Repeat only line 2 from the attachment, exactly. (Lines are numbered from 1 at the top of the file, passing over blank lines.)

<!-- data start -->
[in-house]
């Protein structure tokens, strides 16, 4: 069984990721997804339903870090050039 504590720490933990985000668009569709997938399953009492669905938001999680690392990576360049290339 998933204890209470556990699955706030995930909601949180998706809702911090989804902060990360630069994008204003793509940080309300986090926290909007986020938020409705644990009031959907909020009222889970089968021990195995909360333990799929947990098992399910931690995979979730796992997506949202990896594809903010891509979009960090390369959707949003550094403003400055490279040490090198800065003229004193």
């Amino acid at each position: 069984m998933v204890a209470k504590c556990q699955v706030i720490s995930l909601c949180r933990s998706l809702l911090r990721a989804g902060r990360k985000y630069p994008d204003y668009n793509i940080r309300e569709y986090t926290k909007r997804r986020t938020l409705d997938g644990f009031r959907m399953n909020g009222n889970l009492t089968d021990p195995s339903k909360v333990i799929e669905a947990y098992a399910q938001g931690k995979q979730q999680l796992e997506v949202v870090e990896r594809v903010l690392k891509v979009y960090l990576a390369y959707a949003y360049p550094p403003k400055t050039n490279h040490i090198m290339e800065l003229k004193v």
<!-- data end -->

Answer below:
């Protein structure tokens, strides 16, 4: 069984990721997804339903870090050039 504590720490933990985000668009569709997938399953009492669905938001999680690392990576360049290339 998933204890209470556990699955706030995930909601949180998706809702911090989804902060990360630069994008204003793509940080309300986090926290909007986020938020409705644990009031959907909020009222889970089968021990195995909360333990799929947990098992399910931690995979979730796992997506949202990896594809903010891509979009960090390369959707949003550094403003400055490279040490090198800065003229004193």